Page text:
What LDS apostle Jeffrey Holland is learning about himself during the pandemic

(Photo courtesy of The Church of Jesus Christ of Latter-day Saints) Apostle Jeffrey R. Holland speaks during the Sunday morning session of General Conference on April 5, 2020.

Jeffrey R. Holland hasn’t been this alone for more than 40 years, back before the 79-year-old Latter-day Saint apostle was the president of Brigham Young University.

No in-person meetings. No jetting across the globe. No public speaking. No church services.

COVID-19 has forced this self-isolation and social distancing on millions of people worldwide, but few are as gregarious — by position and personality — as the 12 apostles of The Church of Jesus Christ of Latter-day Saints.

“How unusual it is for some of us, including me, to be self-quarantined … spending time with myself that I don’t often have the opportunity to do,” Holland told Rabbi Alon Goshen-Gottstein with The Elijah Interfaith Institute in Jerusalem. “Some things I like about Jeff Holland … but some other things need work, need improvement.”

He has “suddenly become very, very anxious about the well-being of other people,” the apostle said in the videotaped interview. “In this moment, I’m concerned about specific people — my 90-year-old neighbor, my 95-year-old prophet and president of the church. That’s personalized it more than I have been conscious of doing in the past. … They are real people with real faces. … I see them for who they are, as children of God. I always did, but now with a threat in the air we can't even see … it’s made it more personal. I am a little more fixed on them than I am in normal times.”

In his regular job as an apostle, he has prayed, fasted, and engaged in religious rituals that are all designed to “enhance reflection and spirituality,” Holland said, but all that has been magnified during these past months.

“It’s been day after day after day, and not minutes but hours,” he said. “That’s a luxury that, in my age and station in the organization, I didn’t think I’d ever have again.”

When some sense of normal returns — “whatever normal is going to be,” he added — “I hope I don’t lose the feelings I’ve had.”

‘Jerusalem talking to Zion’

The New Testament often describes Christ’s need for withdrawing from the crowds that swarmed him, Holland said. “I’ve always been impressed that so frequently Jesus sought solitude, not to retreat or hide, but to reinforce and gather strength to return.”

The apostle’s 51-minute Zoom exchange with Goshen-Gottstein — “this is Jerusalem talking to Zion,” the rabbi quipped — was one of 40 video interviews with religious leaders. Participating were authorities from seven religions spanning 15 countries, including Pope Francis, the Archbishop of Canterbury, leading Muslim imams, chief rabbis, swamis, cardinals and teachers.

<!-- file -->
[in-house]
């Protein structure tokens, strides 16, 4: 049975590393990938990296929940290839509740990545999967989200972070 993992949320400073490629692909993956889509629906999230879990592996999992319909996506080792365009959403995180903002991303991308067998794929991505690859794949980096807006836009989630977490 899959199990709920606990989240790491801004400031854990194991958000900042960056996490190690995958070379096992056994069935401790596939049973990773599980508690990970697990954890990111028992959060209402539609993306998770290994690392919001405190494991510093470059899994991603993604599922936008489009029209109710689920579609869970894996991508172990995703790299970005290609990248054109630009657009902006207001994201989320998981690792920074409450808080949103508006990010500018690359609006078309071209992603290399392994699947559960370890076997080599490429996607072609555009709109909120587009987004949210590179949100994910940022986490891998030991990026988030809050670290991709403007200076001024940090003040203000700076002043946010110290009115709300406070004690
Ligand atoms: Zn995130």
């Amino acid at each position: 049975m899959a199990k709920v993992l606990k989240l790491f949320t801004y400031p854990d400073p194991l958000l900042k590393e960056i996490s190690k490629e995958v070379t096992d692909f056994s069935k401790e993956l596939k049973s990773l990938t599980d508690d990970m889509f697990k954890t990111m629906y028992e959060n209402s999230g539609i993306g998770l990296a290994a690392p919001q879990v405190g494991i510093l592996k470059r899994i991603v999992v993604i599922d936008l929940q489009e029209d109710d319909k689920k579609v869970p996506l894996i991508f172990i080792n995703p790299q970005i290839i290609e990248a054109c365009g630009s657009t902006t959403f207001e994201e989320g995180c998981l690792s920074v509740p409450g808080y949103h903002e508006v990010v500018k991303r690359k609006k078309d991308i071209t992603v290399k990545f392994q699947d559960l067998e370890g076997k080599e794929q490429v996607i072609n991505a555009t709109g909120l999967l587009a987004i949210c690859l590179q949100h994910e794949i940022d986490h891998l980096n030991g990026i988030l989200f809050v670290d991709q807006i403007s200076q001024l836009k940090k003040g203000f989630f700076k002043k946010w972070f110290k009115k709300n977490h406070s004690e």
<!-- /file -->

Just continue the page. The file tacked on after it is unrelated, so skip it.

“Surely the world needs more than masks at this moment. It needs meaning. It needs direction. It needs hope. It needs tools to overcome not only the physical challenges presented by the coronavirus but also the spiritual challenges,” institute Director Goshen-Gottstein wrote in his introduction to the series. “If the crisis is global, the teaching too must be global. While every teacher addresses his or her community, no one had sought to bring together voices across religious diversity in order to offer teaching, meaning and hope.”

What was the overwhelming spiritual message offered by different speakers from different faiths?

Life is precious. All humanity is one.

Holland echoed those sentiments.

The virus is “one of the great reminders” of the fatherhood of God and the unity of everyone as brothers and sisters.

“God cares about all of us,” he said. “That’s a universal message from heaven. This is a sacred opportunity that doesn’t come very often.”

In these moments, “we draw a little closer to God, and to each other,” Holland said, and let go of the “meaningless, unnecessary issues of our lives.”

‘Latter-day world’

Holland, who has led a team of Latter-day Saint authorities coordinating the Utah-based faith’s COVID-19 response, has faced personal trauma in the past, but this is the first time he’s had to worry “about members in 115 nations or the movement of 32,000 missionaries at one time in one week and care for their health and their protection.”

It’s been a “pretty good preparation for latter-day calamities,” he said. “ … In the chronicles of time, we are a latter-day organization in a latter-day world.”

In his most recent sermon, during April’s General Conference, to Latter-day Saints across the globe, Holland addressed his hopes for a better world emerging after the pandemic.

“We pray for those who have lost loved ones to this modern plague, as well as for those currently infected,” he said. “When we have conquered it — and we will — may we be equally committed to freeing the world from the virus of hunger and freeing neighborhoods and nations from the virus of poverty. May we hope for schools where students are taught — not terrified they will be shot — and for the gift of personal dignity for every child of God, unmarred by any form of racial, ethnic or religious prejudice.”

Now, Holland looks forward to gathering again with his fellow church leaders and exchanging notes about the experience.

“This has been a provocative, rich period for me,” he said. “What I’m feeling virtually all my other colleagues are, too — they are all in self-isolation of their own.”

Holland hopes they don’t forget what they learned and how they felt during the “COVID crisis.”

It’s made “us more universal,” he said. “I am more conscious of people well beyond our faith, have been aware of them in the past, but this has made it more poignant.”

In the end, Holland and Goshen-Gottstein offered separate prayers in their respective faith traditions — another symbol of their shared connections.